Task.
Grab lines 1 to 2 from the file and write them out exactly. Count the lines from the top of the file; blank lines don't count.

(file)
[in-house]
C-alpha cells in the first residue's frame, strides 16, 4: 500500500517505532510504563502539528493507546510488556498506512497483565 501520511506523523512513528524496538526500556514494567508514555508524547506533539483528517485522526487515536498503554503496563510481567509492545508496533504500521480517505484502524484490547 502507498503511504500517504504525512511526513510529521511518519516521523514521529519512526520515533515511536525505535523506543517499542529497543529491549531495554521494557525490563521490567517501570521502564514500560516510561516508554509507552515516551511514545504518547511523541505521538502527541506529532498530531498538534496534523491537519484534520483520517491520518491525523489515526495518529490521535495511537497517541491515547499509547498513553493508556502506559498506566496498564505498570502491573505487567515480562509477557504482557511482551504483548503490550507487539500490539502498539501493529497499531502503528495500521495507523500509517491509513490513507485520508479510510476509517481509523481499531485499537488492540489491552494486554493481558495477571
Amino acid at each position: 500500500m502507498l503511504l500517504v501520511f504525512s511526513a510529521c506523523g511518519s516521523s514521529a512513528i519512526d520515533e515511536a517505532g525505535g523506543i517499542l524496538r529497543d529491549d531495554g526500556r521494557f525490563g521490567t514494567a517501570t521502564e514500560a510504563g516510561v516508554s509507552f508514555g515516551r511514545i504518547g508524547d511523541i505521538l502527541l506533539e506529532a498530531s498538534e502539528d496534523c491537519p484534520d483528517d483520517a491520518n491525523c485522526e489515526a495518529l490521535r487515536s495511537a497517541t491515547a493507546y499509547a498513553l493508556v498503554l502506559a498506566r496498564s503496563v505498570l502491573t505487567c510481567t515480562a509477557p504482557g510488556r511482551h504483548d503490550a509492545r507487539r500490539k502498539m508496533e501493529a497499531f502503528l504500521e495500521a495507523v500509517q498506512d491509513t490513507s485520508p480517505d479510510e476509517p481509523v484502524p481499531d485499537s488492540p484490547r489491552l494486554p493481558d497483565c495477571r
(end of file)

[in-house]
C-alpha cells in the first residue's frame, strides 16, 4: 500500500517505532510504563502539528493507546510488556498506512497483565 501520511506523523512513528524496538526500556514494567508514555508524547506533539483528517485522526487515536498503554503496563510481567509492545508496533504500521480517505484502524484490547 502507498503511504500517504504525512511526513510529521511518519516521523514521529519512526520515533515511536525505535523506543517499542529497543529491549531495554521494557525490563521490567517501570521502564514500560516510561516508554509507552515516551511514545504518547511523541505521538502527541506529532498530531498538534496534523491537519484534520483520517491520518491525523489515526495518529490521535495511537497517541491515547499509547498513553493508556502506559498506566496498564505498570502491573505487567515480562509477557504482557511482551504483548503490550507487539500490539502498539501493529497499531502503528495500521495507523500509517491509513490513507485520508479510510476509517481509523481499531485499537488492540489491552494486554493481558495477571